Thursday, February 12, 2015

"Power posing" impacts interview performance

Many people have watched Amy Cuddy's riveting TED talk on how body language impacts thought processes.  Specifically, over 23.5 million people as of today have watched that particular video, millions more through YouTube and other outlets.

In the presentation she specifically talks about how "power posing"--standing in a way that denotes confidence (hands on hips)--impacts testosterone and cortisol levels and ultimately behavior.

In an upcoming issue of the Journal of Applied Psychology, Cuddy and her colleagues describe the results of an experiment where university students were told to adopt either a high-power (shown on left) or low-power (shown on right) posture:

They were instructed to stand in this pose for 5-6 minutes while preparing for a job interview speech.  They then delivered said speech, which was videotaped, to two evaluators/interviewers.  These evaluators subsequently rated the participants on (a) performance, and (b) hirability.  They also judged the participants on their verbal and nonverbal behavior.

Results (N=61)?  Those who prepared for their speech while in a high-power pose were rated significantly higher (p<.01) on both factors than those who prepared in a low-power pose.  And the results could not be explained by nonverbal behavior in the interview itself.  Per the authors, "Compared to low-power posers, high-power posers appeared to better maintain their composure, project more confidence, and present more captivating and enthusiastic speeches, which led to higher overall performance evaluations."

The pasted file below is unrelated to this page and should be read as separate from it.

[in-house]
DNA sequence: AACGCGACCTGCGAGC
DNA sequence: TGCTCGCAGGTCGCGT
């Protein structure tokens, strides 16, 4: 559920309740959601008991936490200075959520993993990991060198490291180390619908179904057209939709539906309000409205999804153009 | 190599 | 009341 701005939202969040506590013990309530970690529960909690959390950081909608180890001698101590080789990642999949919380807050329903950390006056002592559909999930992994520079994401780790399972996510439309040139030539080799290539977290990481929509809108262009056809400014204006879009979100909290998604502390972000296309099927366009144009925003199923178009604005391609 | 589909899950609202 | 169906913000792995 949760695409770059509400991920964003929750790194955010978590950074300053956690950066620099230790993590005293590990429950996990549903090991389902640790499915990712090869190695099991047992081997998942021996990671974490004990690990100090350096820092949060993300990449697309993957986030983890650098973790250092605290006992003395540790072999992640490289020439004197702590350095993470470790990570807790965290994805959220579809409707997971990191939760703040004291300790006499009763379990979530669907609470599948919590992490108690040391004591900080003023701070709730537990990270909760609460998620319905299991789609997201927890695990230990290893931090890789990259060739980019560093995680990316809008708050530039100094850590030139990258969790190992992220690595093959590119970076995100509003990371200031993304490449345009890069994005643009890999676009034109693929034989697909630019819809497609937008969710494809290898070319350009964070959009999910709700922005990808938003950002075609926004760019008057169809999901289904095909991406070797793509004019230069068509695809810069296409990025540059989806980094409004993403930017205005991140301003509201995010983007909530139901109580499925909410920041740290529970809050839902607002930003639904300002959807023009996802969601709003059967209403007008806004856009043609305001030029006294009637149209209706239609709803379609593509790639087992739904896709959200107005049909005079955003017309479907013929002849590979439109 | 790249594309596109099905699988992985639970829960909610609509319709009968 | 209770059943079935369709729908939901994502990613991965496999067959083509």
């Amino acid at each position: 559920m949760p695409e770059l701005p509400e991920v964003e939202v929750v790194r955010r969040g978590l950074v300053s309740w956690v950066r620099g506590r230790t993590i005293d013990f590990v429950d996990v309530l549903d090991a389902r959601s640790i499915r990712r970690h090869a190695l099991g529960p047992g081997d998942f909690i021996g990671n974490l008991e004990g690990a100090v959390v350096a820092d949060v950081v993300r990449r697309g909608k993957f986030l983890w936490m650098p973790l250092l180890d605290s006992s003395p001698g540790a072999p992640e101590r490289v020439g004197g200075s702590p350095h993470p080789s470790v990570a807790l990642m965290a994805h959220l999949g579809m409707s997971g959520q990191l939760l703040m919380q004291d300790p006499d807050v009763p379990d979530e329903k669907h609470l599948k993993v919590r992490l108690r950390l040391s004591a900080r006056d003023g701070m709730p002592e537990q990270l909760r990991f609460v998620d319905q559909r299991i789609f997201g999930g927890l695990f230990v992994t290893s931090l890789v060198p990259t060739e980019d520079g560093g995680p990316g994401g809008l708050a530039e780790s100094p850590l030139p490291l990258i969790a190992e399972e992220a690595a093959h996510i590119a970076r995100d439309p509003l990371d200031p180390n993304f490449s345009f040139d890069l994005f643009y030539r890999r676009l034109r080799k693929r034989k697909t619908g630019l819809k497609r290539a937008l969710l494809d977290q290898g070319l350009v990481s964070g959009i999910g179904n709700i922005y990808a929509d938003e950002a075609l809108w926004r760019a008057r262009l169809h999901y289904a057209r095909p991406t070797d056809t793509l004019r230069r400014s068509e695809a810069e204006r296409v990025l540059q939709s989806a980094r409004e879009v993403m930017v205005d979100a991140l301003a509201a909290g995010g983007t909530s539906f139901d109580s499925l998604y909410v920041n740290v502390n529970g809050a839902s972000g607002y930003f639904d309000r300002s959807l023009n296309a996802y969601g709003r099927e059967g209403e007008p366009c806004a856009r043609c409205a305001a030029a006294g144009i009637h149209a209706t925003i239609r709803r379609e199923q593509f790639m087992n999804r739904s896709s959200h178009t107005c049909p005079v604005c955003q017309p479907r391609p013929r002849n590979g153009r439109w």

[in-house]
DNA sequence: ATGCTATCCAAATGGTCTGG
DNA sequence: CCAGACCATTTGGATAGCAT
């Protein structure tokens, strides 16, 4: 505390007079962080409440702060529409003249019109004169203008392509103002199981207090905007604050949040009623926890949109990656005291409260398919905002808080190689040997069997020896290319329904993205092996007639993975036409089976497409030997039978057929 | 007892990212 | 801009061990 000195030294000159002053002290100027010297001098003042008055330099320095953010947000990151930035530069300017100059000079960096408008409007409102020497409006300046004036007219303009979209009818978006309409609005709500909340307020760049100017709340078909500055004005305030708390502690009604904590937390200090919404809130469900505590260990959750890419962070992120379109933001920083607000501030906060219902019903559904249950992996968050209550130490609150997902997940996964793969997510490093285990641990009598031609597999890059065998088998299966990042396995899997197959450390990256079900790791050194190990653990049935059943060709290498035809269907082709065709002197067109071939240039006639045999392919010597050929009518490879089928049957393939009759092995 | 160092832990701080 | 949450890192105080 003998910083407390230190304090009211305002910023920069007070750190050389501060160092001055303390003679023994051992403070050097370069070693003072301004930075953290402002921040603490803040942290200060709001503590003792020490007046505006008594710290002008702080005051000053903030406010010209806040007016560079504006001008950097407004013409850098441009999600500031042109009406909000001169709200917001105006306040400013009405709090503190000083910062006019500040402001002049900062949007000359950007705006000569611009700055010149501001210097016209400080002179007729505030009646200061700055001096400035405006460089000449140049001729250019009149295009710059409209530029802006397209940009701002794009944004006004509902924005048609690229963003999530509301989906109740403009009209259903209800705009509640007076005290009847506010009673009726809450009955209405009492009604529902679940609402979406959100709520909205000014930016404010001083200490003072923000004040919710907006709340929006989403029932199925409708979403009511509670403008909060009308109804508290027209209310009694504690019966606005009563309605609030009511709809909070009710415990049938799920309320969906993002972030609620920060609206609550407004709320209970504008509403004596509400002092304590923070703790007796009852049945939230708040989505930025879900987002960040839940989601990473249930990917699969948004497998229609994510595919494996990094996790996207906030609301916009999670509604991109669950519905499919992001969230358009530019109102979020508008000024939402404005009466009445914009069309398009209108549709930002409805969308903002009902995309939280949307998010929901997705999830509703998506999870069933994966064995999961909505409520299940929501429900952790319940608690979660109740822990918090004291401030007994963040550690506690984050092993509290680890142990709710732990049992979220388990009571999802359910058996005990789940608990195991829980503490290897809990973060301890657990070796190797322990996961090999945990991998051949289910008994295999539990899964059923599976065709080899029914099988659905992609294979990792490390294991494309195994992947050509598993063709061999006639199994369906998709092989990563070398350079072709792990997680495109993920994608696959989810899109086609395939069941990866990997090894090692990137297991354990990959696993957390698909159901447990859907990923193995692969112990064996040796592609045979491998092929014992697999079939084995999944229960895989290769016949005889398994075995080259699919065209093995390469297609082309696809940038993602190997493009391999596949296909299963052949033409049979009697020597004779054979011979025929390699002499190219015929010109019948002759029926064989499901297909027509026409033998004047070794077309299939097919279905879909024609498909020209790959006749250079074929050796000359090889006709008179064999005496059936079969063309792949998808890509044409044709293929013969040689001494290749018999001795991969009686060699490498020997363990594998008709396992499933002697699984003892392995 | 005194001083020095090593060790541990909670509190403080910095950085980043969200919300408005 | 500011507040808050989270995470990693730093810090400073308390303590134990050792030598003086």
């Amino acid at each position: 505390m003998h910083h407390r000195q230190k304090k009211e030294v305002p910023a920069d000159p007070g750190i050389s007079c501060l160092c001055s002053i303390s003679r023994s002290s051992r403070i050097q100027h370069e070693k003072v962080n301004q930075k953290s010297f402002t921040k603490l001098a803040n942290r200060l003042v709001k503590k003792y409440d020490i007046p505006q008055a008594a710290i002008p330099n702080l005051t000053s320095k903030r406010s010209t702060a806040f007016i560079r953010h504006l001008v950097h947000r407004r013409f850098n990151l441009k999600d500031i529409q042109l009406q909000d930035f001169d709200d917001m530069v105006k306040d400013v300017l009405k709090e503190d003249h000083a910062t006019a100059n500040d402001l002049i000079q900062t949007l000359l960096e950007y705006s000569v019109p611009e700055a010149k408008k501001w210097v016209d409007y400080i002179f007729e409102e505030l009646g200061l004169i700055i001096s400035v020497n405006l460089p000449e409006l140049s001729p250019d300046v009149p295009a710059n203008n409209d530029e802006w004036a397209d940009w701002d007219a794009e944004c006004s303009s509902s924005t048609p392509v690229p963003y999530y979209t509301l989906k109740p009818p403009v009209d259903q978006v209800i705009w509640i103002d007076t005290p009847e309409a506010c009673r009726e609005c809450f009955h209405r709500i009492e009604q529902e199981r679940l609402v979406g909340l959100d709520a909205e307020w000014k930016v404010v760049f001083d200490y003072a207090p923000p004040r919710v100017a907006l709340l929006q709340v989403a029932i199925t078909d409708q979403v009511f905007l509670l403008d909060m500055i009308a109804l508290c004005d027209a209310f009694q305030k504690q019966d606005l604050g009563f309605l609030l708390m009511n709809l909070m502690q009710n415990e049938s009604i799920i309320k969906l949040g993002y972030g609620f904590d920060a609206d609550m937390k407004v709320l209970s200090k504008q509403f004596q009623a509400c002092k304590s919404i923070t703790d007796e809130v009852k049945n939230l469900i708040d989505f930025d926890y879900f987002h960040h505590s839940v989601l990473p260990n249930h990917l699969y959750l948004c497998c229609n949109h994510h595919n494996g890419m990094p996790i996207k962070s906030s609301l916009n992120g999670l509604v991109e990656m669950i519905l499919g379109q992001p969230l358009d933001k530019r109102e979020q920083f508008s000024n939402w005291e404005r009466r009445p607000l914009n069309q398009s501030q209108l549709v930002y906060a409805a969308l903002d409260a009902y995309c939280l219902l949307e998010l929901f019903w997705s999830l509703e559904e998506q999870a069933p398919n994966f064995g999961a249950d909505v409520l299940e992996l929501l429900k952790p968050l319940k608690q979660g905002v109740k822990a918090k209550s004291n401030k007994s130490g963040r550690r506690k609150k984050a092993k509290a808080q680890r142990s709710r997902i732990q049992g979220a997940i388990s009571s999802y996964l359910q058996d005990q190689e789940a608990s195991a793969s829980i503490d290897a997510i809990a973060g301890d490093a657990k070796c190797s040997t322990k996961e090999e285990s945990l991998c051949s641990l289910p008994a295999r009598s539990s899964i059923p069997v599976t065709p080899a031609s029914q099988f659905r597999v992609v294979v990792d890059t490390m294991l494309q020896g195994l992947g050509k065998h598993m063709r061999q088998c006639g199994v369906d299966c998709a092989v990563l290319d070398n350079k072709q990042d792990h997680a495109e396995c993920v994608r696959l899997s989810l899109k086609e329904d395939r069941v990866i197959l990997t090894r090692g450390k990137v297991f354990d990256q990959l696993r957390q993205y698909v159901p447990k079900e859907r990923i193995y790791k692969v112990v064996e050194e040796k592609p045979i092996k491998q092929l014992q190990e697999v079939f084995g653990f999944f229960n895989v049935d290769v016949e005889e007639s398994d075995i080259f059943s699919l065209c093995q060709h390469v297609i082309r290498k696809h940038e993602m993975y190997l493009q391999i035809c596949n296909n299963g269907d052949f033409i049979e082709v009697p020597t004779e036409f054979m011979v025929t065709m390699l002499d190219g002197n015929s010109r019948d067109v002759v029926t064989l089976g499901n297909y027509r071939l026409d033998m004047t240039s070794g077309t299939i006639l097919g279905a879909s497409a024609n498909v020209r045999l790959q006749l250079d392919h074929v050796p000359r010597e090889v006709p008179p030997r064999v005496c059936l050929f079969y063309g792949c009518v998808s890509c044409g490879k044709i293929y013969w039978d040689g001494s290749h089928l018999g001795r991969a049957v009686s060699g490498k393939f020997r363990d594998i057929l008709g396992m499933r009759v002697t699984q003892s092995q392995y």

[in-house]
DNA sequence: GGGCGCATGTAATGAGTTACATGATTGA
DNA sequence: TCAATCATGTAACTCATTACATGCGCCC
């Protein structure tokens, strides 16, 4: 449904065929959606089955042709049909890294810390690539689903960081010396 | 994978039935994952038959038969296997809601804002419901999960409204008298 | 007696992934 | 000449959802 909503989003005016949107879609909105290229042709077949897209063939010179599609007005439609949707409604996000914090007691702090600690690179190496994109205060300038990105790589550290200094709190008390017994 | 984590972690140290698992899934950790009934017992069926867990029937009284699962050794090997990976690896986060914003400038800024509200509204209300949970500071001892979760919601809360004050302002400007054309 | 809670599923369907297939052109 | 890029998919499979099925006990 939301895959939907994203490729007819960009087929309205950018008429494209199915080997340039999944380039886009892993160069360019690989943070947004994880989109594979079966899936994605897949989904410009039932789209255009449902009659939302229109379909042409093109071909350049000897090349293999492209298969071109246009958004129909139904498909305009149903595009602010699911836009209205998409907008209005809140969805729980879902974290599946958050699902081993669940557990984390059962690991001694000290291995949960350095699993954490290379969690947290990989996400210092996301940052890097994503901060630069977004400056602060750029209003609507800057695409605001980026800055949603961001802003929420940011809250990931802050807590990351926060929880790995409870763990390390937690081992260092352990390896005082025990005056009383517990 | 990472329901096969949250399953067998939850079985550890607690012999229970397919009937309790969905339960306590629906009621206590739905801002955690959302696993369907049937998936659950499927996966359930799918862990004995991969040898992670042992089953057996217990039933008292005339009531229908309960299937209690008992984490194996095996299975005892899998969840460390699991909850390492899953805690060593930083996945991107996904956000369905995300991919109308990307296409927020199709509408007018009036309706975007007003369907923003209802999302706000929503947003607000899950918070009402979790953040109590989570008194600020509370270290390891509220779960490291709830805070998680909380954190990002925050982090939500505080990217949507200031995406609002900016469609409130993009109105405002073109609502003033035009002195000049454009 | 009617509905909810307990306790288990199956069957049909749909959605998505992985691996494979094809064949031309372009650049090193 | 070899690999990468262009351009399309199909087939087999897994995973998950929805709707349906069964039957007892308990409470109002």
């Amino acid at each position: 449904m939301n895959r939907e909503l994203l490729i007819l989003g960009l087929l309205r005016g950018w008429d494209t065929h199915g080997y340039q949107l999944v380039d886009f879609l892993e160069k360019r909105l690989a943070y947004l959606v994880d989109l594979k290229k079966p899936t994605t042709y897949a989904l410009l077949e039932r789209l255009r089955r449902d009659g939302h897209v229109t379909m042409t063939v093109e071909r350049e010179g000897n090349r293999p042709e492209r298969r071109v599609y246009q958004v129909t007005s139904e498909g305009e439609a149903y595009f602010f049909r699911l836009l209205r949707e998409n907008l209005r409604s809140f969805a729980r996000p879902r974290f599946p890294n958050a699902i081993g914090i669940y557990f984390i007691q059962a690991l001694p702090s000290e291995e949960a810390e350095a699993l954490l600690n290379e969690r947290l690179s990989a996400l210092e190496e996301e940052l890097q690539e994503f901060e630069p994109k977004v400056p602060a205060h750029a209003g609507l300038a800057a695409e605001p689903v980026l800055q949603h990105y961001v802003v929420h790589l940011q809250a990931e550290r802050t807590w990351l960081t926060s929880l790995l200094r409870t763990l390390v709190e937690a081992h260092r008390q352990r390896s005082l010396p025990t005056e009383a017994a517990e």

This suggest, in the words of the authors, "By nonverbally manipulating their own sense of power, the high-power posers were effectively imbued with the psychological and physiological advantages typically associated with high power, despite their low-power position relative to the evaluators."

So what does this mean?  I believe it has several important implications.  First, it indicates a potential source of "error", akin to test anxiety, that may impact assessment performance.  Second, it suggests a potential avenue that those plagued by test anxiety may pursue to increase their chances of success.  This includes those who experience stereotype threat.  Third, it may help explain why even a "perfect" measurement of job-related KSAs does not yield a perfect correlation with performance (I'm thinking of similar confounding effects like mood or physical appearance).

You can read what appears to be the submitted version here.  I recommend reading it as well as the excellent TED talk if this subject interests you.